We can expect more recordings of covers performed by the Flashcubes in the very near future; in the mean time, we open this imaginary playlist with a Flashcubes original (as heard on Flashcubes On Fire), a song celebrating the act of rock ‘n’ roll fandom, and then we dive into a selection of tunes the ‘Cubes fancied enough to perform. On stage. In the studio. In the basement with a TEAC 3340. These are some records the Flashcubes like.

I like ’em, too.

This Is Rock ‘n’ Roll Radio with Dana & Carl–y’know, the real one–airs Sunday nights from 9 to Midnight Eastern, on the air in Syracuse at SPARK! WSPJ 103.3 and 93.7 FM, and on the web at http://sparksyracuse.org/ You can read all about this show’s long and weird history here: Boppin’ The Whole Friggin’ Planet (The History Of THIS IS ROCK ‘N’ ROLL RADIO). TAX DEDUCTIBLE DONATIONS are always welcome.

The many fine This Is Rock ‘n’ Roll Radio compilation albums are still available, each full of that rockin’ pop sound you crave. A portion of all sales benefit our perpetually cash-strapped community radio project:

Volume 1: download
Volume 2: CD or download
Volume 3: download
Volume 4: CD or download
Waterloo Sunset–Benefit For This Is Rock ‘n’ Roll Radio:  CD or download

PS: SEND MONEY!!!! We need tech upgrades like Elvis needs boats. Spark Syracuse is supported by listeners like you. Tax-deductible donations are welcome at 

You can follow Carl’s daily blog Boppin’ (Like The Hip Folks Do) at 

Fake TIRnRR Playlist: Songs THE FLASHCUBES Like


OASIS: Rock And Roll Star

THE SUPREMES: Stop! In The Name Of Love

THE BAY CITY ROLLERS: Wouldn’t You Like It

PAUL COLLINS’ BEAT: All Over The World




PEZBAND: Baby It’s Cold Outside



THE SEX PISTOLS: Pretty Vacant

THE RUTLES: I Must Be In Love

THE HOLLIES: Have You Ever Loved Somebody

THE OHMS: License To Kill



THE dB’S: Neverland


BADFINGER: No Matter What

THE WHO: I Can’t Explain

THE RAMONES: I Just Want To Have Something To Do


BIG STAR: September Gurls

THE NEW YORK DOLLS: Personality Crisis

THE MOVE: Forever

THE YARDBIRDS: Heart Full Of Soul

EDDIE COCHRAN: Somethin’ Else

APRIL WINE: Tonight Is A Wonderful Time


1.4.5.: She Couldn’t Say No

SCREEN TEST: Sound Of The Radio

STEVE CARR: I Want To Touch You In The Dark

WRECKLESS ERIC: Take The Cash (K.A.S.H.)

THE SEARCHERS: Needles And Pins

LARRY WILLIAMS: Dizzy Miss Lizzy

THE BEATLES: Thank You, Girl


THE TROGGS: Wild Thing

NICK LOWE: Heart Of The City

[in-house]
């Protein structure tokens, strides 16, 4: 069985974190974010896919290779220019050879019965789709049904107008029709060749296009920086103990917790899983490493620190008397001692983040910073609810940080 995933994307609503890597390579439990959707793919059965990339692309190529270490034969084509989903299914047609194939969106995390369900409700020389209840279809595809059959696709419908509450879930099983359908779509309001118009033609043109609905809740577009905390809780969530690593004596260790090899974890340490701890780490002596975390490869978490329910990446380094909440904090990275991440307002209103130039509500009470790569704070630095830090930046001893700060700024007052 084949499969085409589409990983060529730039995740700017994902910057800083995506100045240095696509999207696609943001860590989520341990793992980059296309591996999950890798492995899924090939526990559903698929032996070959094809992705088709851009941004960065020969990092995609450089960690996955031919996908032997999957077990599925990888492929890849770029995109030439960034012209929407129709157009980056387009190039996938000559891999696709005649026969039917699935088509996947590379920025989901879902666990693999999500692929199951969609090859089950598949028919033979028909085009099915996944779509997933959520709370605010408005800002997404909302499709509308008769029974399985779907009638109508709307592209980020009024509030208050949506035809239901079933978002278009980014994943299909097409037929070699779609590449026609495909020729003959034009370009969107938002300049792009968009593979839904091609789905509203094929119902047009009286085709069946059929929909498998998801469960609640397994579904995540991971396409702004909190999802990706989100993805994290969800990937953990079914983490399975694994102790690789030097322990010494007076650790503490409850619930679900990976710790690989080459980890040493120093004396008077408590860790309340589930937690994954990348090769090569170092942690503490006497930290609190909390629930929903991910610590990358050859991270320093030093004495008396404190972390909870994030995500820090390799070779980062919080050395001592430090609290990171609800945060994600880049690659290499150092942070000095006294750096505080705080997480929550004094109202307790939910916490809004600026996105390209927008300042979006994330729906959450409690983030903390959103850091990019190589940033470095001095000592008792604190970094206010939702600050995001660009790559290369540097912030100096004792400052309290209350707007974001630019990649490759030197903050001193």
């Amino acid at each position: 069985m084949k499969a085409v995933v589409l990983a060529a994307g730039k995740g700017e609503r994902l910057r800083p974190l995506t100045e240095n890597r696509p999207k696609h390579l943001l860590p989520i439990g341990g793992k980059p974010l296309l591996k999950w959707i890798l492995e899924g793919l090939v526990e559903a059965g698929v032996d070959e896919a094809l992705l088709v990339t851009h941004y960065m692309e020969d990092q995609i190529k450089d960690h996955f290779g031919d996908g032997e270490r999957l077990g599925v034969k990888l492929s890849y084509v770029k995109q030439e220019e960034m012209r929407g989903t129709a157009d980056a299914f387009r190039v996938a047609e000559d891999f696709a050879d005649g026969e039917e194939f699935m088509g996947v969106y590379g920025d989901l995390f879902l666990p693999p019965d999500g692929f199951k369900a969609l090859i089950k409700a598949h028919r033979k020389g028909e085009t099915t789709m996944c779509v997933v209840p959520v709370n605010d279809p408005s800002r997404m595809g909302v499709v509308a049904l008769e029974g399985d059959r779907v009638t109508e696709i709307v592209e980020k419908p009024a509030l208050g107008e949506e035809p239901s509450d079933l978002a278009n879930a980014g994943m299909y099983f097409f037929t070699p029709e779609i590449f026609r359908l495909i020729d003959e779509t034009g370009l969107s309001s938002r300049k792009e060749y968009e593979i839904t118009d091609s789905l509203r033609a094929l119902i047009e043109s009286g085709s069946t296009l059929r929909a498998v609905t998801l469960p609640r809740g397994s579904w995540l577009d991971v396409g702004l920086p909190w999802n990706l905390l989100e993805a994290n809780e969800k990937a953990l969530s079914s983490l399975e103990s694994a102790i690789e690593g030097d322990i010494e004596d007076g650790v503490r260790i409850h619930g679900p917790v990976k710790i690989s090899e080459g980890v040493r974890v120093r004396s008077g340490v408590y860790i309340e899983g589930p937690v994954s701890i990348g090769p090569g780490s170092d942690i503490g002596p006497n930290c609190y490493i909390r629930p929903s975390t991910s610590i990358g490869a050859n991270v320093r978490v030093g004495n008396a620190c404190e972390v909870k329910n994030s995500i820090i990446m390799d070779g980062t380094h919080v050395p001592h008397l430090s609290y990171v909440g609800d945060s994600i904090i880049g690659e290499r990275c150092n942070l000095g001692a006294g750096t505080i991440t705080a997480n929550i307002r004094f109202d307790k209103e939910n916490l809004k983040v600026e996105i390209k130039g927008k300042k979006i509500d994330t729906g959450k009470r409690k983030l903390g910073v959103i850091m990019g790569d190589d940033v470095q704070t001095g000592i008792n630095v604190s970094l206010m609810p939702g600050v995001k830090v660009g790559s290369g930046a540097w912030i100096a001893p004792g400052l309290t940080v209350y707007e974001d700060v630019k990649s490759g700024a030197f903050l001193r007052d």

THE BREAKAWAYS: Walking Out On Love

THE POSIES: Flavor Of The Month

SHOES: Tomorrow Night

WIZZARD: Ball Park Incident

XTC: Earn Enough For Us


THE JAM: In The City




THE BEATLES: Hold Me Tight



THE RAMONES: I Wanna Be Sedated

THE WHO: The Kids Are Alright

THE KINKS: You Really Got Me

THE SEX PISTOLS: God Save The Queen

EDDIE & THE HOT RODS: Do Anything You Wanna Do


Pop With POWER!

This piece was commissioned by John M. Borack and S.W. Lauden for Big Stir magazine # 6, a special edition asking that musical question, IS THIS POWER POP? The magazine is still available and highly recommended, and I was damned proud to participate. Here’s my contribution to the discussion.

Pop With POWER!

By Carl Cafarelli

“After all, power pop means pop with POWER! Not some whimpering simp in a Beatles haircut.”

–Gary Sperrazza!, Bomp! magazine

It was a straightforward sequence of events. I broke up with a girl just before my 18th birthday. Just after my 18th birthday, I saw my first power pop band.

That band was the Flashcubes, soon to be called Syracuse’s own power pop powerhouse, and quickly perched alongside the Beatles and the Ramones in the trinity of my all-time Fave Raves. When I saw them in January of 1978, few (if any) were calling them “power pop,” a phrase which was just beginning to work its way into the lexicon. The Flashcubes were a punk band. A punk band that covered the Kinks, the Who, the Searchers, the Hollies, and the Yardbirds, sure, but still a punk band.

And they were absolutely power pop. Loud, proud, and hook-laden. Pop with power.

Many deny any relationship between punk and power pop. Yeah, punk’s angry clatter is certainly a breed apart from Badfinger. But within punk’s first wave, groups like the Ramones, Generation X, Eddie and the Hot Rods, the Buzzcocks, and the Jam were applying battered hearts to tattered sleeves, running AM radio influences through a primal DIY aesthetic. Some pop fans require jangle and harmonies as power pop prequisites, and dismiss, say, “Sheena Is A Punk Rocker” for its lack of either. But man, it ain’t power pop if it doesn’t have power.

My idea of power pop came from writers Greg Shaw and Gary Sperrazza!, via the power pop issue of Bomp! Magazine in 1978. The phrase predates them; “power pop” was coined by Pete Townshend in 1966, describing what the Who were playing, what the Small Faces were playing, what the Beach Boys had played prior to getting all sober and mature with Pet Sounds. Shaw and Sperrazza! saw the sound of the early Who as the Ur-Example of power pop. Bomp! put forth a simple power pop equation: the punk energy of the Sex Pistols plus the catchy pop of Shaun Cassidy equals the power pop of the Who.

I concur.

(And, whether we start power pop’s shot clock with the Beatles [my choice] or with the Who [Bomp!‘s pick], it’s clear that the style existed in the ’60s. I reject the notion that it was created in the ’70s as an attempt to recapture the excitement of the British Invasion. The latter view reduces power pop to mere revival, no more vital than freakin’ Sha Na Na. Power pop is not a revival. Revivals are well-behaved. Power pop explodes.)